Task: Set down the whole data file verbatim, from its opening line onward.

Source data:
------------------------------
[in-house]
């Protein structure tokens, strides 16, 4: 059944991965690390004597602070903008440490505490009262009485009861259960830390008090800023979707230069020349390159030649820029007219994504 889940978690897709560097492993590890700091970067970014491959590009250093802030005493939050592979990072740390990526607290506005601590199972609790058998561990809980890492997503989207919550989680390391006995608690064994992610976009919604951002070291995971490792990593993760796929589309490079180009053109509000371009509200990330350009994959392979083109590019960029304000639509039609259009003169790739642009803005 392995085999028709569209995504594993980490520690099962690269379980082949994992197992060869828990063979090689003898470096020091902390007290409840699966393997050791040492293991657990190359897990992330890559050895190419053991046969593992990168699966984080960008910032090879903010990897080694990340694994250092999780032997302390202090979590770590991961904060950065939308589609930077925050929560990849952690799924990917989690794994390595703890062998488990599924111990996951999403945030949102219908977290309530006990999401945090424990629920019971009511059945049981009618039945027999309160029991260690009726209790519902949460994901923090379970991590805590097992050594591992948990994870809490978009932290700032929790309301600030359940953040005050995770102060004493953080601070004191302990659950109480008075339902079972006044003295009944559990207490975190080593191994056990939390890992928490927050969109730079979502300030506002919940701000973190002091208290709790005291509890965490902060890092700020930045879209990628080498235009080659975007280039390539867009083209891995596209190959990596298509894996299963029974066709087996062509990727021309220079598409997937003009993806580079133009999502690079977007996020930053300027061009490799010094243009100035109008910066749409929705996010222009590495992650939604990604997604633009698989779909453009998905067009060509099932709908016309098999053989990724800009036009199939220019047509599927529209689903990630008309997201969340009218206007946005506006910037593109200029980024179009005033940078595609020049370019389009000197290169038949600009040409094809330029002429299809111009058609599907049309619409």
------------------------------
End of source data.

[in-house]
């Protein structure tokens, strides 16, 4: 059944991965690390004597602070903008440490505490009262009485009861259960830390008090800023979707230069020349390159030649820029007219994504 889940978690897709560097492993590890700091970067970014491959590009250093802030005493939050592979990072740390990526607290506005601590199972609790058998561990809980890492997503989207919550989680390391006995608690064994992610976009919604951002070291995971490792990593993760796929589309490079180009053109509000371009509200990330350009994959392979083109590019960029304000639509039609259009003169790739642009803005 392995085999028709569209995504594993980490520690099962690269379980082949994992197992060869828990063979090689003898470096020091902390007290409840699966393997050791040492293991657990190359897990992330890559050895190419053991046969593992990168699966984080960008910032090879903010990897080694990340694994250092999780032997302390202090979590770590991961904060950065939308589609930077925050929560990849952690799924990917989690794994390595703890062998488990599924111990996951999403945030949102219908977290309530006990999401945090424990629920019971009511059945049981009618039945027999309160029991260690009726209790519902949460994901923090379970991590805590097992050594591992948990994870809490978009932290700032929790309301600030359940953040005050995770102060004493953080601070004191302990659950109480008075339902079972006044003295009944559990207490975190080593191994056990939390890992928490927050969109730079979502300030506002919940701000973190002091208290709790005291509890965490902060890092700020930045879209990628080498235009080659975007280039390539867009083209891995596209190959990596298509894996299963029974066709087996062509990727021309220079598409997937003009993806580079133009999502690079977007996020930053300027061009490799010094243009100035109008910066749409929705996010222009590495992650939604990604997604633009698989779909453009998905067009060509099932709908016309098999053989990724800009036009199939220019047509599927529209689903990630008309997201969340009218206007946005506006910037593109200029980024179009005033940078595609020049370019389009000197290169038949600009040409094809330029002429299809111009058609599907049309619409």